This information must be provided free of charge and within one month of the receipt of request. However you do have the right to refuse to respond to a request, if you do you must respond explaining to the individual why you cannot provide this. Although as a photographer I cannot see any instances where you would have good reason to refuse.
See chapter 3 section 1 article 12 #5 of the GDPR.
The Right To Rectification
This is simpler than previous rights, it simply states that individuals have the rights to amend or correct any details, which you have on file, which may be incorrect.
The Right to Erasure or the right to be forgotten is a right provided to consumers where by upon request a business is required to delete all personal data held by the business, providing there is no compelling reason for its continued processing. The business does in some circumstances have the right to refuse this request, for example if the data is required for completion of a contract.
The Right To Restrict Processing
This is very similar to the previous regulations under the Data protection act. Individuals are allowed to request that processing is not performed on their data, unlike the right to erasure you are still permitted to hold the data you just can’t process it, i.e. use it.
Right To Data Portability
This right is in relation to an individuals right of access. The right of access allows an individual to request access to their data, the right to data portability allows individuals access to their data in a portable format in order to use themselves. The business is required to provide the data in a format that is portable between platforms for example a CSV file.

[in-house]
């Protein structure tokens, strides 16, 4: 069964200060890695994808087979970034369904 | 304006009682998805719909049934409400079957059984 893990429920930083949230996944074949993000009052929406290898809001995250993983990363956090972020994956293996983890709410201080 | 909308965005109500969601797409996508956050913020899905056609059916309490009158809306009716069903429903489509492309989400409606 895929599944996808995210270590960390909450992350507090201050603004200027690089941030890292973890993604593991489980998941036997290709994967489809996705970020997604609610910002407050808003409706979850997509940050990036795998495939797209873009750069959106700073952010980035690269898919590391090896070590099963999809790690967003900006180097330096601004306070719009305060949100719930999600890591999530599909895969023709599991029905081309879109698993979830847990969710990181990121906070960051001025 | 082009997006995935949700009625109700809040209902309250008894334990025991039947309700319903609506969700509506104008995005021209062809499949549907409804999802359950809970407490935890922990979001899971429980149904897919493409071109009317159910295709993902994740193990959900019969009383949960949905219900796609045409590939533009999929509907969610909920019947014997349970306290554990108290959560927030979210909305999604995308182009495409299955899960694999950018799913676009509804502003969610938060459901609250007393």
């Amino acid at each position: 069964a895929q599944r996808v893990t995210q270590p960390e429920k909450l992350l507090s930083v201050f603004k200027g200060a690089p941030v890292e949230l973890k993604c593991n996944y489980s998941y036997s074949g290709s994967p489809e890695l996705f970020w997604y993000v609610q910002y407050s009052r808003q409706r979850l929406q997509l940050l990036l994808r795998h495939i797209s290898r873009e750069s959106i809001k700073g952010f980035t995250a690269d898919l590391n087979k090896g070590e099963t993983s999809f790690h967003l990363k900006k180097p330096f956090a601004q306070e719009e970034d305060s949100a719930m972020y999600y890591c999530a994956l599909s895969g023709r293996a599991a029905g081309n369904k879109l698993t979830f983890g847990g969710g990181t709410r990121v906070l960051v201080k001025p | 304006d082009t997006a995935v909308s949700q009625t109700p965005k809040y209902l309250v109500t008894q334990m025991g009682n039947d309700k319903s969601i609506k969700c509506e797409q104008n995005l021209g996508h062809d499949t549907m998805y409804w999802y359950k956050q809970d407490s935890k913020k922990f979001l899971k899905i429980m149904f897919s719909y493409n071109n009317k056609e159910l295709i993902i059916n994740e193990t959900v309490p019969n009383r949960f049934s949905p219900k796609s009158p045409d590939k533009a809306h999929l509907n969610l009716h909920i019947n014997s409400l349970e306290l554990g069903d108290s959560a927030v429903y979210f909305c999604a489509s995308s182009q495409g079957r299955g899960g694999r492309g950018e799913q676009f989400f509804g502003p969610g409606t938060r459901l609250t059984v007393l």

The Right To Object.
The Right Related To Automated Decision Making And Profiling.
This should not impact many if any photographers but a brief overview is that in the case of any data procession or decision making by an automated process an individual has the right to request human intervention. For instance you put in for a loan and that process is decided by a computer, you have the right to request that an actual person reviews the decision.
Transfer Of Data
The GDPR much like the DPA imposes restriction upon transferring data outside of the EU. This is mainly relevant for photographers in the case of website hosting being out of the EU. You may transfer data where the business receiving the data has provided confirmation in the form of a contract or agreement that they are compliant with the GDPR. So for instance I contacted my website hosting company, Photobiz, in the US and sent them the entire GDPR document and I now have in writing (email) that they comply with the relevant regulations.
In terms of your business, what other instances are there where by you might be transferring images outside of the EU. I have listed a few below.
your website servers
album fulfillment and design
purchasing of products, wall art etc, where you are uploading images online
if your client purchases session fees via an online store like BigCartel.
email marketing such as Mail Chimp
studio management software such as Lightblue, Tave, 17 Hats.
As a photographer ask yourself the following questions to gauge what you still need to do.
If you are like me and run your business single handed you are considered a data controller. ICO have a controller checklist that is very helpful: Controllers Checklist